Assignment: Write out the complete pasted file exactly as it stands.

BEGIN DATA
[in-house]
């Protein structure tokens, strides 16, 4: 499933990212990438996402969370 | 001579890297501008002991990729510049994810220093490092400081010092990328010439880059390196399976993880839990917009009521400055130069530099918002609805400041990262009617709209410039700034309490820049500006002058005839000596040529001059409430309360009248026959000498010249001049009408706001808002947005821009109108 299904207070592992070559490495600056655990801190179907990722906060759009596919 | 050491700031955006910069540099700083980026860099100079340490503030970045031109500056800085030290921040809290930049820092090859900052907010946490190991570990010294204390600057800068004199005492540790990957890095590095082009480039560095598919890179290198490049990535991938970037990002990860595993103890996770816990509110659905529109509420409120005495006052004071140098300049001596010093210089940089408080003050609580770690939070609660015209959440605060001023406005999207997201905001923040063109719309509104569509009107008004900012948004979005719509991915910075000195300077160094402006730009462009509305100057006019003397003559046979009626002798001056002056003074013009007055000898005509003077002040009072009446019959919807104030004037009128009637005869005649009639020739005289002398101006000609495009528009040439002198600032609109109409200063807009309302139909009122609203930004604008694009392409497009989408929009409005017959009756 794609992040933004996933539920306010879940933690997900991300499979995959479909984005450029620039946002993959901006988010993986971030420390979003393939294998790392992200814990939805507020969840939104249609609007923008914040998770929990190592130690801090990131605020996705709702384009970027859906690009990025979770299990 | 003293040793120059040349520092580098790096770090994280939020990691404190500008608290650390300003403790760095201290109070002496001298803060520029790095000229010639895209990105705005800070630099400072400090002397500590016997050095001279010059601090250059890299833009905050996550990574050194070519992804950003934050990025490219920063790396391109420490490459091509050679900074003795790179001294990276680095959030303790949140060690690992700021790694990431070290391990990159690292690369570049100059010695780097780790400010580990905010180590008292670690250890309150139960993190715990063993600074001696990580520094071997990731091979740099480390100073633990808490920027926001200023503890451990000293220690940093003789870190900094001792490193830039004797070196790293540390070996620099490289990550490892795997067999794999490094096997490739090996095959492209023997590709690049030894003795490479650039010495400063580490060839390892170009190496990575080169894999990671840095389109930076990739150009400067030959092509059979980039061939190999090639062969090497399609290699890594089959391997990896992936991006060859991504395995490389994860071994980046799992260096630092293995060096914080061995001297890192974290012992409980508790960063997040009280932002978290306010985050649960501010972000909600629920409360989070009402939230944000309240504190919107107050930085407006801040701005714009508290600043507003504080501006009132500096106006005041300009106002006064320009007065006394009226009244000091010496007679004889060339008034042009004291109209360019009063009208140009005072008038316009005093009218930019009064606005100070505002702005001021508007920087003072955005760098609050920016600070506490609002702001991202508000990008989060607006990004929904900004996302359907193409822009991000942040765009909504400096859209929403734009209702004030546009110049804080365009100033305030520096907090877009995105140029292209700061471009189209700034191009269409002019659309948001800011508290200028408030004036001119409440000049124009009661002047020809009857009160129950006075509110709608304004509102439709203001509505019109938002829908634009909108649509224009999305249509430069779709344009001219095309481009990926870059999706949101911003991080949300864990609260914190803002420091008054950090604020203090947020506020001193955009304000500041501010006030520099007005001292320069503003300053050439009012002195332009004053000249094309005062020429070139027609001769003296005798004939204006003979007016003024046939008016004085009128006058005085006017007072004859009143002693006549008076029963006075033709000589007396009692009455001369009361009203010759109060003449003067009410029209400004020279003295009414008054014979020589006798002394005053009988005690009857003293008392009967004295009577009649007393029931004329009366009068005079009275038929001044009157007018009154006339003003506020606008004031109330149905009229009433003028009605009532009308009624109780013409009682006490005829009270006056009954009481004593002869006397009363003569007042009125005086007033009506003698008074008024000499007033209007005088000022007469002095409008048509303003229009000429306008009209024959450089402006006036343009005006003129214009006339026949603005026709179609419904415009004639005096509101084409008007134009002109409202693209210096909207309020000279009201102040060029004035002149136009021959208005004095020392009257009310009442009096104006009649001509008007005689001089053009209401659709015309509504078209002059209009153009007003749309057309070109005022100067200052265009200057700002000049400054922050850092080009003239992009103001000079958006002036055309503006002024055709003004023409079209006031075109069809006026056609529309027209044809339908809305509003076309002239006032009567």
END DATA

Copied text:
[in-house]
């Protein structure tokens, strides 16, 4: 499933990212990438996402969370 | 001579890297501008002991990729510049994810220093490092400081010092990328010439880059390196399976993880839990917009009521400055130069530099918002609805400041990262009617709209410039700034309490820049500006002058005839000596040529001059409430309360009248026959000498010249001049009408706001808002947005821009109108 299904207070592992070559490495600056655990801190179907990722906060759009596919 | 050491700031955006910069540099700083980026860099100079340490503030970045031109500056800085030290921040809290930049820092090859900052907010946490190991570990010294204390600057800068004199005492540790990957890095590095082009480039560095598919890179290198490049990535991938970037990002990860595993103890996770816990509110659905529109509420409120005495006052004071140098300049001596010093210089940089408080003050609580770690939070609660015209959440605060001023406005999207997201905001923040063109719309509104569509009107008004900012948004979005719509991915910075000195300077160094402006730009462009509305100057006019003397003559046979009626002798001056002056003074013009007055000898005509003077002040009072009446019959919807104030004037009128009637005869005649009639020739005289002398101006000609495009528009040439002198600032609109109409200063807009309302139909009122609203930004604008694009392409497009989408929009409005017959009756 794609992040933004996933539920306010879940933690997900991300499979995959479909984005450029620039946002993959901006988010993986971030420390979003393939294998790392992200814990939805507020969840939104249609609007923008914040998770929990190592130690801090990131605020996705709702384009970027859906690009990025979770299990 | 003293040793120059040349520092580098790096770090994280939020990691404190500008608290650390300003403790760095201290109070002496001298803060520029790095000229010639895209990105705005800070630099400072400090002397500590016997050095001279010059601090250059890299833009905050996550990574050194070519992804950003934050990025490219920063790396391109420490490459091509050679900074003795790179001294990276680095959030303790949140060690690992700021790694990431070290391990990159690292690369570049100059010695780097780790400010580990905010180590008292670690250890309150139960993190715990063993600074001696990580520094071997990731091979740099480390100073633990808490920027926001200023503890451990000293220690940093003789870190900094001792490193830039004797070196790293540390070996620099490289990550490892795997067999794999490094096997490739090996095959492209023997590709690049030894003795490479650039010495400063580490060839390892170009190496990575080169894999990671840095389109930076990739150009400067030959092509059979980039061939190999090639062969090497399609290699890594089959391997990896992936991006060859991504395995490389994860071994980046799992260096630092293995060096914080061995001297890192974290012992409980508790960063997040009280932002978290306010985050649960501010972000909600629920409360989070009402939230944000309240504190919107107050930085407006801040701005714009508290600043507003504080501006009132500096106006005041300009106002006064320009007065006394009226009244000091010496007679004889060339008034042009004291109209360019009063009208140009005072008038316009005093009218930019009064606005100070505002702005001021508007920087003072955005760098609050920016600070506490609002702001991202508000990008989060607006990004929904900004996302359907193409822009991000942040765009909504400096859209929403734009209702004030546009110049804080365009100033305030520096907090877009995105140029292209700061471009189209700034191009269409002019659309948001800011508290200028408030004036001119409440000049124009009661002047020809009857009160129950006075509110709608304004509102439709203001509505019109938002829908634009909108649509224009999305249509430069779709344009001219095309481009990926870059999706949101911003991080949300864990609260914190803002420091008054950090604020203090947020506020001193955009304000500041501010006030520099007005001292320069503003300053050439009012002195332009004053000249094309005062020429070139027609001769003296005798004939204006003979007016003024046939008016004085009128006058005085006017007072004859009143002693006549008076029963006075033709000589007396009692009455001369009361009203010759109060003449003067009410029209400004020279003295009414008054014979020589006798002394005053009988005690009857003293008392009967004295009577009649007393029931004329009366009068005079009275038929001044009157007018009154006339003003506020606008004031109330149905009229009433003028009605009532009308009624109780013409009682006490005829009270006056009954009481004593002869006397009363003569007042009125005086007033009506003698008074008024000499007033209007005088000022007469002095409008048509303003229009000429306008009209024959450089402006006036343009005006003129214009006339026949603005026709179609419904415009004639005096509101084409008007134009002109409202693209210096909207309020000279009201102040060029004035002149136009021959208005004095020392009257009310009442009096104006009649001509008007005689001089053009209401659709015309509504078209002059209009153009007003749309057309070109005022100067200052265009200057700002000049400054922050850092080009003239992009103001000079958006002036055309503006002024055709003004023409079209006031075109069809006026056609529309027209044809339908809305509003076309002239006032009567």